Nowhere is our inability to grasp the realities of Middle-Eastern politics more obvious than in our self-deceiving attitude towards the theocracy in Iran.
Yet again the Western world gazes baffled and powerless at the ever more tragic mess unfolding across the Middle East. The wishful-thinking euphoria that greeted the “Arab Spring” two years ago seems a million miles away as Egypt plunges into bloody chaos; an even greater catastrophe continues to engulf Syria; violence returns to Lebanon with a huge bomb attack on Assad’s Hizbollah allies; thousands die in the sectarian strife that is the West’s legacy to “liberated” Iraq; and yet more “peace talks” brokered by the US between Israel and the Palestinians look more forlorn than ever.
Yet nowhere is the West’s inability to grasp the realities of Middle Eastern politics more obvious than in its self-deceiving attitude to the most powerful and menacing regime of all, the theocratic dictatorship that rules over Iran. Quite apart from its ruthless oppression of its own people, the Tehran regime has a finger in pretty well every nasty pie in the region – as chief backer of the Assad regime in Syria and Palestinian terror groups such as Hizbollah; as the shadowy presence behind the corrupt al-Maliki regime in Iraq; and even supposedly as an ally of the Muslim Brotherhood in Egypt.
Yet again, recently we saw the West’s endless gullibility over Iran in the response of politicians and media to the election as president of Hassan Rouhani, hailed as a “moderate” and a “reformer” who might open the door to better relations between Iran and the West, not least over the ever-vexed issue of Iran’s ambition to become a nuclear power.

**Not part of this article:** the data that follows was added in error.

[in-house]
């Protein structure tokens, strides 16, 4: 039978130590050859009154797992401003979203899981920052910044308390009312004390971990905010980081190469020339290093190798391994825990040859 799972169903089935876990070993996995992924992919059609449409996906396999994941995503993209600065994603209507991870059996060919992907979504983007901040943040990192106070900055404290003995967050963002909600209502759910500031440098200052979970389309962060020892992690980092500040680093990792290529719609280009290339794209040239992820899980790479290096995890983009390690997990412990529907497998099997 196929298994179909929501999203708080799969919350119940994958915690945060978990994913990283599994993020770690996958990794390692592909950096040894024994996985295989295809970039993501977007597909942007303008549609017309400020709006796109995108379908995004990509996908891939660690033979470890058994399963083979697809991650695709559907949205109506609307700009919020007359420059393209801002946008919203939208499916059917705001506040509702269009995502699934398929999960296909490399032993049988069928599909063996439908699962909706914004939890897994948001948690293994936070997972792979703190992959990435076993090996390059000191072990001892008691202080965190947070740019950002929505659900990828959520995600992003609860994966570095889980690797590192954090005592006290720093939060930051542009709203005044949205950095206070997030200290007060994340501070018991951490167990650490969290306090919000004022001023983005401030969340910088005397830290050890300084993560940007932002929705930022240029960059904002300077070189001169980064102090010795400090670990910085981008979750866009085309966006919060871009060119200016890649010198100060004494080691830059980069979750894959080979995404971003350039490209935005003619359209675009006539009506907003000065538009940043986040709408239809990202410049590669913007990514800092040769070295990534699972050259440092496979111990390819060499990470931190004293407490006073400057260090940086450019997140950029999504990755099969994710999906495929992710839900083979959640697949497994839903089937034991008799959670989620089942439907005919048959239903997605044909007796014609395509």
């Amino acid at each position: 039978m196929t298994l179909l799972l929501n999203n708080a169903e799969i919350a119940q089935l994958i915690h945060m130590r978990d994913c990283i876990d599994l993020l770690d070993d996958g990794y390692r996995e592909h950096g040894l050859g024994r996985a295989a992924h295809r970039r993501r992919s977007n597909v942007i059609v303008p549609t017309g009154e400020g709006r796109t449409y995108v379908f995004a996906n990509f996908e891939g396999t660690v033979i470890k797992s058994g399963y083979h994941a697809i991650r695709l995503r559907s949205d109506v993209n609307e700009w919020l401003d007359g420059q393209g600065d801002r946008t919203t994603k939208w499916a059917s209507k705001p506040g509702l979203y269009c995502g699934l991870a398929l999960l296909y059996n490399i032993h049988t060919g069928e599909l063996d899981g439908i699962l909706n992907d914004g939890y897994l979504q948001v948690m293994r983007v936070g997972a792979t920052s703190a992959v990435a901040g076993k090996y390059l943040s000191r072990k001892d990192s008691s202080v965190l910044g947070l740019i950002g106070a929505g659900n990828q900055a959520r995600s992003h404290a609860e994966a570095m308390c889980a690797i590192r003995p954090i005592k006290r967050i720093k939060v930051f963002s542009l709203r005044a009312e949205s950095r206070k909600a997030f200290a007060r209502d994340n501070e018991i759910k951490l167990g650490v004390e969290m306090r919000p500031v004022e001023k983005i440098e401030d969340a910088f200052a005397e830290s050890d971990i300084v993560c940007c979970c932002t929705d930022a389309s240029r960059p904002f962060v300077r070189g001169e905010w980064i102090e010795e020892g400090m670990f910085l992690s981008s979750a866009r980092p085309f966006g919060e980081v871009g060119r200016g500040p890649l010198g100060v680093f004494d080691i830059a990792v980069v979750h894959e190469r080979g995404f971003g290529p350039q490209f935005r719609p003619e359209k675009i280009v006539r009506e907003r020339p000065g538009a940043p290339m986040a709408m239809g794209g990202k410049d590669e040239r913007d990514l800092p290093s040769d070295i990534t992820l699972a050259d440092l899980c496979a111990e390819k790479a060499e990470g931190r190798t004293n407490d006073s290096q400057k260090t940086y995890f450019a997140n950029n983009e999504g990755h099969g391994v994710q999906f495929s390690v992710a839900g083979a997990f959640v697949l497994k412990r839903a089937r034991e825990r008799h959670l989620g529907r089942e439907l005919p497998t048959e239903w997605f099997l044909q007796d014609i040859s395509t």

What so many in the West seem unable to grasp is that Rouhani, like his predecessor Ahmadinejad, is just a creature of the real power in Iran, centred in the country’s “Supreme Leader”, the Ayatollah Khamenei. Rouhani may have been one of eight candidates (out of an original 800) allowed to stand in a horrendously rigged election by the Supreme Leader, but for more than 20 years he has been a key apparatchik of the regime, serving at the heart of its military, security and intelligence system.
As far back as the 1980s Rouhani was deputy commander-in-chief of Iran’s armed forces, before serving for 16 years as secretary of its Supreme National Security Council. In 1999 he led the ruthless suppression of a major student uprising, in obedience, as he said, to a “revolutionary order to crush mercilessly and monumentally any move of these dissidents”. Between 2003 and 2005 he led those famous and futile nuclear negotiations, boasting (as was revealed by The Sunday Telegraph in 2006) of how he had fooled the West by “taking advantage of talks with Britain, Germany and France to forge ahead with the secret atomic programme”. No sooner was he elected in June than he made clear that there is no way Iran will halt its nuclear programme.
He has equally made clear that Iran will continue to give every support to Assad’s murderous efforts to stamp out the Syrian uprising. His new defence minister, Hossein Dehghan, was a founder member of the Revolutionary Guard, Iran’s equivalent of the Soviet KGB, responsible through its Qods Force for spreading terror across the Middle East, and he was one of those responsible in 1979 for the US embassy siege and the seizure of 44 hostages. His justice minister Mostafa Pourmohammadi played a key role in the 1980s in the massacre of 30,000 political prisoners, most of them members of the People’s Mujahideen of Iran, part of the country’s largest dissident movement, the National Council for Resistance in Iran (NCRI).